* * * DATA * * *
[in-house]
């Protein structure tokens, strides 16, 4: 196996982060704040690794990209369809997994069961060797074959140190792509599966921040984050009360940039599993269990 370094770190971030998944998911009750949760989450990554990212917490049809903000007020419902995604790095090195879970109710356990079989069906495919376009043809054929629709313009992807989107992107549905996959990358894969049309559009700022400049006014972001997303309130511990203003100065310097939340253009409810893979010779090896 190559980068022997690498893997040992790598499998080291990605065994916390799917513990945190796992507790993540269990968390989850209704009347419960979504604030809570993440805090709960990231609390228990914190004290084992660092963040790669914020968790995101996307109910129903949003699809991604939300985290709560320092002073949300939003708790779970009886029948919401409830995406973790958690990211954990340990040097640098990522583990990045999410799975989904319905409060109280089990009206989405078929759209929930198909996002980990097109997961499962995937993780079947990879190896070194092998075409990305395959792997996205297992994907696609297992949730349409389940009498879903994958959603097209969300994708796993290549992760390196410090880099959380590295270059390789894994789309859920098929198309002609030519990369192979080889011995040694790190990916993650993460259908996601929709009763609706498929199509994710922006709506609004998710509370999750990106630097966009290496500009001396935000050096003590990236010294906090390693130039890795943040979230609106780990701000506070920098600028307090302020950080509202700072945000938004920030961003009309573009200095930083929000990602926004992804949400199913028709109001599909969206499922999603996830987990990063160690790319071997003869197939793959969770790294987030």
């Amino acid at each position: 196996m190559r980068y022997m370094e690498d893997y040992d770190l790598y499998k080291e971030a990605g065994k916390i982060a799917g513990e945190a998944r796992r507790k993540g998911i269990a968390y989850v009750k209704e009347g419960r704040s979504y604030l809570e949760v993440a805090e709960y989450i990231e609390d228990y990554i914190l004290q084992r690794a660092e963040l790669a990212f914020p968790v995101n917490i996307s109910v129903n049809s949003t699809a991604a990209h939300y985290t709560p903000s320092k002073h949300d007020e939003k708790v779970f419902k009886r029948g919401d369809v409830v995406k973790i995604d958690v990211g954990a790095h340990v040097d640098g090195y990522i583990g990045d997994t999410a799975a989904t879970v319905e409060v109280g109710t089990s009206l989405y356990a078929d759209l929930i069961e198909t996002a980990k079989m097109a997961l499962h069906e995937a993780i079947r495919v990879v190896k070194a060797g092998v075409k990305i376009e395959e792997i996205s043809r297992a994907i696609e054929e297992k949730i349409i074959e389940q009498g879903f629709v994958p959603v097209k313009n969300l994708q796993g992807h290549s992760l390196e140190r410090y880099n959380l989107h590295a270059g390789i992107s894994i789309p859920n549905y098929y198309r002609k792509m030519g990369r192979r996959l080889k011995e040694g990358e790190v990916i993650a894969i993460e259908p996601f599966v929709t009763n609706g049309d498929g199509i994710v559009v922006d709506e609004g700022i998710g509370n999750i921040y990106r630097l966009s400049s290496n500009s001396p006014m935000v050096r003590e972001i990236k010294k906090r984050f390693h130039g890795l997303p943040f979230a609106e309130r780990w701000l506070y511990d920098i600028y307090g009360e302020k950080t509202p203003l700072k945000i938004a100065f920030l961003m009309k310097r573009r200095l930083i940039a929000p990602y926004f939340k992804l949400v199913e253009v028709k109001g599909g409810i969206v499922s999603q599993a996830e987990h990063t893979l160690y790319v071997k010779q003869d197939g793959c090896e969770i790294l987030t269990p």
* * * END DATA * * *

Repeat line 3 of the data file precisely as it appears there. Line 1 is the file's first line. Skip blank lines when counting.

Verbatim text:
């Amino acid at each position: 196996m190559r980068y022997m370094e690498d893997y040992d770190l790598y499998k080291e971030a990605g065994k916390i982060a799917g513990e945190a998944r796992r507790k993540g998911i269990a968390y989850v009750k209704e009347g419960r704040s979504y604030l809570e949760v993440a805090e709960y989450i990231e609390d228990y990554i914190l004290q084992r690794a660092e963040l790669a990212f914020p968790v995101n917490i996307s109910v129903n049809s949003t699809a991604a990209h939300y985290t709560p903000s320092k002073h949300d007020e939003k708790v779970f419902k009886r029948g919401d369809v409830v995406k973790i995604d958690v990211g954990a790095h340990v040097d640098g090195y990522i583990g990045d997994t999410a799975a989904t879970v319905e409060v109280g109710t089990s009206l989405y356990a078929d759209l929930i069961e198909t996002a980990k079989m097109a997961l499962h069906e995937a993780i079947r495919v990879v190896k070194a060797g092998v075409k990305i376009e395959e792997i996205s043809r297992a994907i696609e054929e297992k949730i349409i074959e389940q009498g879903f629709v994958p959603v097209k313009n969300l994708q796993g992807h290549s992760l390196e140190r410090y880099n959380l989107h590295a270059g390789i992107s894994i789309p859920n549905y098929y198309r002609k792509m030519g990369r192979r996959l080889k011995e040694g990358e790190v990916i993650a894969i993460e259908p996601f599966v929709t009763n609706g049309d498929g199509i994710v559009v922006d709506e609004g700022i998710g509370n999750i921040y990106r630097l966009s400049s290496n500009s001396p006014m935000v050096r003590e972001i990236k010294k906090r984050f390693h130039g890795l997303p943040f979230a609106e309130r780990w701000l506070y511990d920098i600028y307090g009360e302020k950080t509202p203003l700072k945000i938004a100065f920030l961003m009309k310097r573009r200095l930083i940039a929000p990602y926004f939340k992804l949400v199913e253009v028709k109001g599909g409810i969206v499922s999603q599993a996830e987990h990063t893979l160690y790319v071997k010779q003869d197939g793959c090896e969770i790294l987030t269990p």